Friday Firesmith – Blakely Georgia

Damascus is a tiny town in South Georgia hardly still there at all. Back in 1993, I was there for a few hours, long enough to discover the population was around two hundred people, and now there’s two hundred and twelve. 

Let’s return to the present, 2024, thirty-one years into the future from when I was last in Damascus. The six AM Pilates class in Valdosta is sparsely populated, there being few souls daring enough to get up before the sun to stretch and bend, flex and reset. I am both older and stiff, and if I wish to remain old and stiff, sleeping in is the best way to facilitate this. If I wish to be more limber and stay mobile, there is work to be done. 

The class is populated by two younger women, both of whom I assumed were much younger than they are, and neither are college students. The youngest of the two, at twenty-four, is outspoken and assertive. When the instructor asked one morning what areas of the body anyone thought we should work on, she spoke up immediately. It was a trap. The instructor will take this information and turn it into an hour-long pain-fest of exercises we have never seen or heard of before. Yet, again, this is the chosen path. You have to work muscles you didn’t know existed if you wish to become stronger. 

The older younger woman is more silent, yet she asked me yesterday how it was that I became a writer. I told her of Damascus, and my vision there so many years ago, and she knew where Damascus was. Oh? She’s from my hometown of Blakley Georgia. Wow! And her father is someone I went to high school with. WOW!

He dated my sister for years. 

Holy Sh!t!

I gave out just enough information to allow her a glimpse into her father’s life before he was her age, yet not enough to frighten her. I remember her aunt, the dogs, and the little family-owned store. 

When I left back in the mid-1980s, I never looked back, and never kept in touch with most of the people there. Yet for many years, until the time I did leave, I knew all of these people, knew where they lived and what they did and who they dated. Now, after decades of being gone, I meet the daughter of a man whose name hasn’t been mentioned in conversation in over thirty years. 

I tried to look up the family home on Google Maps, and I realized I don’t remember exactly what it looked like, and the landscape is alien now. A strip mall has sprung up, houses have been built, and others torn down. The last time I was in Blakely was over a decade ago, to bury a friend. I suspect I won’t return until someone else dies. 

I finally met someone from my hometown who had never heard of me, didn’t know anyone in my family, and likely had never heard of anything of the events I experienced in my life. 

Oddly, in a way that I cannot possibly explain, I find this deeply satisfying. 

Take Care,


Mike writes regularly at his site:  The Hickory Head Hermit.

Opinions expressed in this article are not necessarily those of the management of this site.

6 thoughts on “Friday Firesmith – Blakely Georgia”

  1. Being a member of a large fraternity at UGA, I thought that I had a brother from every small town in SW Georgia, from Georgetown and Ty Ty on the North to Donaldson and Hahira in the South, but I can’t find anyone from Damascus. That must have been a very small town back in the 1960’s!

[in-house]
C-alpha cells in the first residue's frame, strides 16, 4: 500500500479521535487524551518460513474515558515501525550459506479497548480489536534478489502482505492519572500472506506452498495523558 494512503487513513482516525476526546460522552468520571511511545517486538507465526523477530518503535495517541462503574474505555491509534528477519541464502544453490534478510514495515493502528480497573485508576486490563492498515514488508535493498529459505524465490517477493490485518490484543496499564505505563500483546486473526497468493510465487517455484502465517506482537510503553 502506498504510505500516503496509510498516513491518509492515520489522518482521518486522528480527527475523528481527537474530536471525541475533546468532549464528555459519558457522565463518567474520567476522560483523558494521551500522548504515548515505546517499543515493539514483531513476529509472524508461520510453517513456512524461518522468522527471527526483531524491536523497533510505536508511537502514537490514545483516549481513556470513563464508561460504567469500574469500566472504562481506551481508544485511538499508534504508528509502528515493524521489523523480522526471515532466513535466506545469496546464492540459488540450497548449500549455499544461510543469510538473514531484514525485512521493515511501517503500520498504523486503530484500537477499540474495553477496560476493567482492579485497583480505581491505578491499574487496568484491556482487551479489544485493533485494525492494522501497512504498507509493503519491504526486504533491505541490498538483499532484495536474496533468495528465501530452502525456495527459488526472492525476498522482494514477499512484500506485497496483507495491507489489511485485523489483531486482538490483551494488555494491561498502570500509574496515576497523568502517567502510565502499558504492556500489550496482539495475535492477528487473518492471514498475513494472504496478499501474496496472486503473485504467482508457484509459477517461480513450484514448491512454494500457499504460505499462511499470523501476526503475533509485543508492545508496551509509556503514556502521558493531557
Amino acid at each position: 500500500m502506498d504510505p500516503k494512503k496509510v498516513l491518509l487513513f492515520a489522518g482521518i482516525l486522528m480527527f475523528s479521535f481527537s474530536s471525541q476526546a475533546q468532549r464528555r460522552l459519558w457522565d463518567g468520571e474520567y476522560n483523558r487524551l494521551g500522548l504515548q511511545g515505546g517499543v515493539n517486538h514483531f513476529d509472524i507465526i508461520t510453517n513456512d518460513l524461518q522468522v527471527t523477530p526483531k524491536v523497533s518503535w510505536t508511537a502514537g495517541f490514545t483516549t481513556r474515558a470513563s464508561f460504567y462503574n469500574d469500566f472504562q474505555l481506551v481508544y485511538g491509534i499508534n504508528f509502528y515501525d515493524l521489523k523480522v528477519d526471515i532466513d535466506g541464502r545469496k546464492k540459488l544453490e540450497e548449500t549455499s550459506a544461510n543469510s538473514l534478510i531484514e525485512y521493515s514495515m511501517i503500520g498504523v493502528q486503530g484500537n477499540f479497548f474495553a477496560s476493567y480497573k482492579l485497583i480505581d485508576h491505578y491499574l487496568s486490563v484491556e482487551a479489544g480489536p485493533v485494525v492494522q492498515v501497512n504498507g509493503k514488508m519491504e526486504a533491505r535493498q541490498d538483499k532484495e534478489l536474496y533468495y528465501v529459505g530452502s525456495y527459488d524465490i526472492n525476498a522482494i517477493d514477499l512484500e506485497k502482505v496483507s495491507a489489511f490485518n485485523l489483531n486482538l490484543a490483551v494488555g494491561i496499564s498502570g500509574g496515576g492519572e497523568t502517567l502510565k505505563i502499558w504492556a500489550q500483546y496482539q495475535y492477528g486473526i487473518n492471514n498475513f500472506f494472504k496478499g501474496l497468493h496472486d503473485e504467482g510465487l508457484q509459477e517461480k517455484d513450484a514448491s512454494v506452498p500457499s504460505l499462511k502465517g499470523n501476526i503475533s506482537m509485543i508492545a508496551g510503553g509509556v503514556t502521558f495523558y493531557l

2. I went back to my home town about 6 years or so ago. I went because I was driving back to southwest Ohio and my power steering broke. Fortunately, a friend of mine (we have know each other since 4th grade–many years now) knew a mechanic in my home town. I got to town before the appointed time, so I drove around and found the three homes we lived in–one in town and two just outside of town. Only the one in town looked like someone lived there. The one just outside of town–the one between the town line and the junior/high school used to have one property across the street. The woman who lived there’s late husband used to have a plane, so they had plenty of space for a grass runway; the ranch home and the hangar was still there; now, it is a strip mall of about 5 stores.

    Growing up, there was about 3,300 people and three traffic lights. Now, there is about 4,200 people and still only three intersections have traffic lights.

    I get that things change–but that trip (the last time I was in my home town) was the last time I was there. It also reinforced that saying, “you can never go back” or whatever it is.

    My mom and step-dad left the town back in ’96 or so, so there is really not a reason to head back. My siblings, like me, left after graduation–my brother and I after we graduated college and my sister after she graduated from high school.

    Also, my home town is not known outside of SW Ohio, so around here (NE Illinois), I tell people I grew up in southwest Ohio near Cincinnati.

    • Tim, I haven’t been back since 2013. I don’t feel the draw some people feel for their old hometowns. Most of the people I once knew haven’t seen me since high school, and we have nothing in common anymore. Still, it’s strange to get on Google Earth and see the places I grew up. Some of them unrecognizable, others are eerily the same.


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